People new to building model kits might wonder how much experience they might need going into a project. Do you need any tools? Will glue or paint be involved? Is it something they can actually do? The Bandai Spirits line of kits are known for their welcoming nature, and the new Best Hit Chronicle Cup Noodle model kit is probably one of the best examples of a project with very little effort and experience required to make something absolutely enchanting.
This Cup Noodle model kit is a 1:1 reproduction of an actual Nissin cup of noodles. It was designed to be true to life, with the packaging identical down to the expiration date on the bottom of the cup and sticker to hold the lid shut. The goal was to offer people a chance to celebrate the item’s 50th anniversary in a special way and, well, it’s probably one of the most delightfully silly and simple kits I’ve ever put together. But while it isn’t any trouble, it also is quite a fun and satisfying build.
First, going into it you will need two very important tools. One is a pair of sprue cutters. These are the nippers that come with any model kit. There are some parts here that are rather intricate or require exact cuts to ensure they fit flush against one another, like the actual “Cup Noodle” logo. You also want a pair of tweezers. All of the accents involve stickers, and the ones that involve logos can be incredibly tiny.
This is also a kit where paying attention is a big deal. It isn’t a terribly difficult build and there are under 75 total parts here. But you do have to go exactly in order and pay attention. This is especially critical for the base and lip of the cup. In each case, it seems like you’re snapping rings into place. You are, but there is a specific order and you have to arrange them in a certain way so, again, everything fits together perfectly. Having a magnifying glass on hand could help, since there are small notches you have to keep an eye out for as you built to ensure everything lines up properly. The ideal finished model shouldn’t have any gaps or pieces jutting out, so you have to pay attention to the order indicated in the directions. (Fortunately, they are in English and Japanese, right down to the Nissin Cup Noodle trivia, which helps.)
The only thing Bandai didn’t mention in the instructions that I found was helpful was to apply stickers as you go. At the end of the manual, there’s a page that shows you exactly where each numbered sticker will go. I found it was a lot easier to properly place them, smooth them out to avoid air bubbles, and generally better gauge the application by putting them on the right parts as I went along. This was especially helpful for the square warning stickers and the Nissin logo. (Though, in the case of the smallest stickers that appear as accents on logos themselves, you will have to wait until those parts are placed properly on the cup to apply them.)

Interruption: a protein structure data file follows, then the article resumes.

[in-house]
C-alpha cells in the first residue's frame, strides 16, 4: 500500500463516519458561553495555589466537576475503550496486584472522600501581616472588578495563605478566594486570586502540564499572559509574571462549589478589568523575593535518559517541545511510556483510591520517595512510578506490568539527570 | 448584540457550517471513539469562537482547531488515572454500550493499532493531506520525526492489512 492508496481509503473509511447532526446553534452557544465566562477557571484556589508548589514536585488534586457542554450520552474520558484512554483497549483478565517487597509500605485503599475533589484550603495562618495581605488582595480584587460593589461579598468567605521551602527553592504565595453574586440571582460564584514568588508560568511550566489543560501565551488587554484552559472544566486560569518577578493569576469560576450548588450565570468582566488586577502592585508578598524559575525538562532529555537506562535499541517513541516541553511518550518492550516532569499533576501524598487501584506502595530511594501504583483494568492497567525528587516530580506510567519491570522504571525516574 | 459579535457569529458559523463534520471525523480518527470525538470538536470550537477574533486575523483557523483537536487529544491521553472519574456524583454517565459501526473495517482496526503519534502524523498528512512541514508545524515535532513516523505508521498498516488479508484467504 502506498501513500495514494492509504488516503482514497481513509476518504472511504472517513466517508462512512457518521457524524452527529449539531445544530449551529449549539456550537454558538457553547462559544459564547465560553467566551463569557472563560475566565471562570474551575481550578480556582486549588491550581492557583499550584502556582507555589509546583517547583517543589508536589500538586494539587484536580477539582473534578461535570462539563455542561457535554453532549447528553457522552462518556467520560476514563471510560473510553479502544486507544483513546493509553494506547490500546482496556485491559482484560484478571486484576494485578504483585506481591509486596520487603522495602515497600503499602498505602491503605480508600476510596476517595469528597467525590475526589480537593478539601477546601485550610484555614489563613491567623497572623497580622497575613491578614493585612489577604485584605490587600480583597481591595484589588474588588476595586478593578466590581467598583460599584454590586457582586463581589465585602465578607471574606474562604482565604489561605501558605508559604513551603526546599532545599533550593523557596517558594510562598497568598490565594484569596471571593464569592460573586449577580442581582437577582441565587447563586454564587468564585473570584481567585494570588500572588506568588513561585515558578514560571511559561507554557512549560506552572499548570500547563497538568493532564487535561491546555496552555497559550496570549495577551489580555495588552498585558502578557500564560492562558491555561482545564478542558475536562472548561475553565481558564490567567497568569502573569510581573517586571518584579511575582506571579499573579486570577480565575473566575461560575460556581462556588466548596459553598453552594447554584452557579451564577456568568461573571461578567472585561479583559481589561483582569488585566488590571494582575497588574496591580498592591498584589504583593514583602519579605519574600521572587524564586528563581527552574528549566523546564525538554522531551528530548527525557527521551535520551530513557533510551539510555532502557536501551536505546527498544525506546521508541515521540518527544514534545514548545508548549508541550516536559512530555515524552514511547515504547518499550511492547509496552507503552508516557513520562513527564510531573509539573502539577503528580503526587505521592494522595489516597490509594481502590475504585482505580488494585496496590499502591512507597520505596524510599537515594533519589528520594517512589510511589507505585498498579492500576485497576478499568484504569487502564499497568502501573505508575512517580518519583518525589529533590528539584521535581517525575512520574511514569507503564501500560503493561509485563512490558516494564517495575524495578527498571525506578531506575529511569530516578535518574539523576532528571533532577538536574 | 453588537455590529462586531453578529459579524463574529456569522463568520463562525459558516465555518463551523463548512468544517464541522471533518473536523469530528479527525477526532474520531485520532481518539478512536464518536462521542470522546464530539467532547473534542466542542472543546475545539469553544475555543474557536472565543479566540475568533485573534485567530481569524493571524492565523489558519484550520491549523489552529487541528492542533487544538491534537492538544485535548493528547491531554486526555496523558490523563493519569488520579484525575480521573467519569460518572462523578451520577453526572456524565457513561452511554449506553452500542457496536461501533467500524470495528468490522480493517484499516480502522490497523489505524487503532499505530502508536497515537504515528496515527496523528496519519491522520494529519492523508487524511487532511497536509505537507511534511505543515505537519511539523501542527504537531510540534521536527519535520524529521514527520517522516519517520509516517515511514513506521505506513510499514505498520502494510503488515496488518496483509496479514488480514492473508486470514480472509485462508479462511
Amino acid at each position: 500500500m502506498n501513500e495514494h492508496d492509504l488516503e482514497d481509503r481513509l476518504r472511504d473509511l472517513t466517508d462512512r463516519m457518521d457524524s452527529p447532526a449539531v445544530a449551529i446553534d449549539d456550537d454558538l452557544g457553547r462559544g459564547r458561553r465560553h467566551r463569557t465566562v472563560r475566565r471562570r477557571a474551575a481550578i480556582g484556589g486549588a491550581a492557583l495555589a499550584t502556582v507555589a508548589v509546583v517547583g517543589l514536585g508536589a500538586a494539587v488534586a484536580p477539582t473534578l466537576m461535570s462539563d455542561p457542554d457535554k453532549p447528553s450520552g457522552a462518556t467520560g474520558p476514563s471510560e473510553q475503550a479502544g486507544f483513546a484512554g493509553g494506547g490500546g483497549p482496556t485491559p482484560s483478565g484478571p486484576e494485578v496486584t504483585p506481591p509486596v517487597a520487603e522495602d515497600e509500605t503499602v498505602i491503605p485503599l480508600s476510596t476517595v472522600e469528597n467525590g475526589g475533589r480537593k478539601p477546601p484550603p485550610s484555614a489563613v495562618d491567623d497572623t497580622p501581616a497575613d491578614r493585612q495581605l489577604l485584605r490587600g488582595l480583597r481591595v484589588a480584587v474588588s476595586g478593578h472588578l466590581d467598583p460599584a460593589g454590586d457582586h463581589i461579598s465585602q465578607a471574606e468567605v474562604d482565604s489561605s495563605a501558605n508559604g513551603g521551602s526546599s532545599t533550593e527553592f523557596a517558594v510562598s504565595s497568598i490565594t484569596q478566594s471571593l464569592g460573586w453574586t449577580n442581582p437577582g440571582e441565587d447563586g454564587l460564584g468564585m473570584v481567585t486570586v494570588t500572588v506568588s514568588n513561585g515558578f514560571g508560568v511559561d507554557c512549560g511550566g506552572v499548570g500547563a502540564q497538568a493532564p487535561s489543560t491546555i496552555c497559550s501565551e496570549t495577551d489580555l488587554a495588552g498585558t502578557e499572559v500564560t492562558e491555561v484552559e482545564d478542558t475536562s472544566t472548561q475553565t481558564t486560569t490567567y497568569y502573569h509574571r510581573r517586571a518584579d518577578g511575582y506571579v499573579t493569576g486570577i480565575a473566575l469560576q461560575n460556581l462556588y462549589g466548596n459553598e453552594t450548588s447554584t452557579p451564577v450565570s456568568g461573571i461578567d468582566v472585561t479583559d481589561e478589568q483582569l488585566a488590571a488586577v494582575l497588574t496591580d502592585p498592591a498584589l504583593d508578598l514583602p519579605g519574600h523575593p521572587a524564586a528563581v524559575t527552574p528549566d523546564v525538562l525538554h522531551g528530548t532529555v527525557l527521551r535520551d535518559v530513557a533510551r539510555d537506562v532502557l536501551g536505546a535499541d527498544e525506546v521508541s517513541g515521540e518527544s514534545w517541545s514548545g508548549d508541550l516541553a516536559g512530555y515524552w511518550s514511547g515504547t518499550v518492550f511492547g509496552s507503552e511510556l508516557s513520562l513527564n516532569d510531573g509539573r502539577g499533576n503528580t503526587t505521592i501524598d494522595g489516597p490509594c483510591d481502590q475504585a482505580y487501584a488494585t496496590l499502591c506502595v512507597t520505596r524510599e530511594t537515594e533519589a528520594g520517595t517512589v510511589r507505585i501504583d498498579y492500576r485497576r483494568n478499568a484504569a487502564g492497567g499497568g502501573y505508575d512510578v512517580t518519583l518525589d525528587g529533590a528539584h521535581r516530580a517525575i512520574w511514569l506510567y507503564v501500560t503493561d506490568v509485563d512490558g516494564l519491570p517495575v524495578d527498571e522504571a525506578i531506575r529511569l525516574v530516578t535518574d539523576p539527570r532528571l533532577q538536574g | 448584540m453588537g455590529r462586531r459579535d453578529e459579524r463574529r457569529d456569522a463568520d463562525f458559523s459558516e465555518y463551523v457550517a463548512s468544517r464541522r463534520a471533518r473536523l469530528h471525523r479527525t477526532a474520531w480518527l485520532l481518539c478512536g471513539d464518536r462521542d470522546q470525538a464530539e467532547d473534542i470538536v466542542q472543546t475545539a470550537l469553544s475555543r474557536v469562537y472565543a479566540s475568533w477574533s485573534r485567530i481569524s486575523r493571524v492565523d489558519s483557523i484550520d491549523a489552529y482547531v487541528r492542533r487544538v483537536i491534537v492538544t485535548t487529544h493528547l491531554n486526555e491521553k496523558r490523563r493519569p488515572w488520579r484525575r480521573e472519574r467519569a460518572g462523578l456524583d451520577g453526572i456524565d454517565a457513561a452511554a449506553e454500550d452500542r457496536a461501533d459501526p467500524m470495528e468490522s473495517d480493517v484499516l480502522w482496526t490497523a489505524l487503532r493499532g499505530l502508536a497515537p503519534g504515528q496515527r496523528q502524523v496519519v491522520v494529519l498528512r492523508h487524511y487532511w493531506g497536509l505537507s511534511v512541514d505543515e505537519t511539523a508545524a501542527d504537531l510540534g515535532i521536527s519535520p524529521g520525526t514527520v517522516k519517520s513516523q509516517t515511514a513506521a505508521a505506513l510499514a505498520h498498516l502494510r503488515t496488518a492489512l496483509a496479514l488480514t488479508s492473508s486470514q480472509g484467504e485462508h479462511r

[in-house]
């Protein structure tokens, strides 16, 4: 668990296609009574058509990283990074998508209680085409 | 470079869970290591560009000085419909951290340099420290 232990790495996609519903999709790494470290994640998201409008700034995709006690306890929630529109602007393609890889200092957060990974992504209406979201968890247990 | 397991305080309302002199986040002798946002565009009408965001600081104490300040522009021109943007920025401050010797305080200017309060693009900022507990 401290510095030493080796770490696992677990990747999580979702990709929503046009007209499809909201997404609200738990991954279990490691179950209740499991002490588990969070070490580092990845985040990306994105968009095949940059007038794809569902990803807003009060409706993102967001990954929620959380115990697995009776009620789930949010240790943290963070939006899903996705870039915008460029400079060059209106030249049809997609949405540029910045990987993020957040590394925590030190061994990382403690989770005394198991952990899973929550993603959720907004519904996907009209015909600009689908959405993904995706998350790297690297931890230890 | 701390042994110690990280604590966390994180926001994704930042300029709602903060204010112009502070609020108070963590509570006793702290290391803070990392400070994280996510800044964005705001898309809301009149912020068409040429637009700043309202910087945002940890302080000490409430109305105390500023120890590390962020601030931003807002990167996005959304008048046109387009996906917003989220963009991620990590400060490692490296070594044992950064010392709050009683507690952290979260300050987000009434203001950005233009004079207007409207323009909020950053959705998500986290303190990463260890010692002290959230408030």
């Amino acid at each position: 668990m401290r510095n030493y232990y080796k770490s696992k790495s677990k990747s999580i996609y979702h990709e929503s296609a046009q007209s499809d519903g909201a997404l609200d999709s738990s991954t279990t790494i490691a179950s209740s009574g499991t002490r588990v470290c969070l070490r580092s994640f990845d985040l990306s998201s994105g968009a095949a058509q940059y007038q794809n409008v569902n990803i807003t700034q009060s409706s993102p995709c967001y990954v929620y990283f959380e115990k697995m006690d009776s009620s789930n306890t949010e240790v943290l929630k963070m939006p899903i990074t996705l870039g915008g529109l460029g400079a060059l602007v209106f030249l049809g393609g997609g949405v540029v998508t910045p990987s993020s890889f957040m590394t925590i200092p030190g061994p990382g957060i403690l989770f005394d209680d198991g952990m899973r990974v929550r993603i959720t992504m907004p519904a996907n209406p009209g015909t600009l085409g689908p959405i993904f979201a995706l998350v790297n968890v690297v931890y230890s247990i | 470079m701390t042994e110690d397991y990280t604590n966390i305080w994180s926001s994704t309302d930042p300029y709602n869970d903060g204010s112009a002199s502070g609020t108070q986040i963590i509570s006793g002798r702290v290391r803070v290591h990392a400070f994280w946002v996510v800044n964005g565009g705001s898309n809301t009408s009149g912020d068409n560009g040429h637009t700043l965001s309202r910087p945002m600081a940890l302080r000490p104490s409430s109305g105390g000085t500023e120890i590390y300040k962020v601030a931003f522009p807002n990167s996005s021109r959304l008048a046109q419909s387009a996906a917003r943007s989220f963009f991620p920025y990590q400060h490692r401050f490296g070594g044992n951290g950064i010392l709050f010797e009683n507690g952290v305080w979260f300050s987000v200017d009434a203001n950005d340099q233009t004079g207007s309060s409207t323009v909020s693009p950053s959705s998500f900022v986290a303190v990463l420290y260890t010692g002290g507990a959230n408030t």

But really, what impressed me most is how good it ends up looking at the end. With a lot of kits, you can see promotional images where things look amazing. Once you start building it at home, you might realize you needed to paint pieces or put extra effort in to make it look the way it does on the box or in product listings. That doesn’t happen with the Cup Noodle model kit. What you see is what you get. As long as you’re careful when cutting out parts and applying stickers, it is going to look amazing at the end. There are only two things I would have liked. It would have been great if the Cup Noodle logo door, which can be removed, had involved a hinge of some sort. It can be a little difficult to remove it as-is. I also would have liked an additional sticker for holding the “lid” in positions, as I think that is eventually going to lose its stickiness and leave me with fewer display options.
The Cup Noodle model kit is a novelty. The good news is, it’s one where Bandai didn’t cut any corners. I’d say there’s a loving level of detail here, with every nuance of the cup captured in the kit. The stickers allow for increased accuracy with little extra effort on the part of someone who might be concerned with not perfectly painting the accents. The logos really pop against the model. The ramen and its extra ingredients, the shrimp especially, look amazing if you display it with the lid slightly open. It’s all handled so well and the best part is, anyone can build it and make it look good.
The Bandai Spirits Best Hit Chronicle Cup Noodle model kit is immediately available. If you can find it, it should be around $25.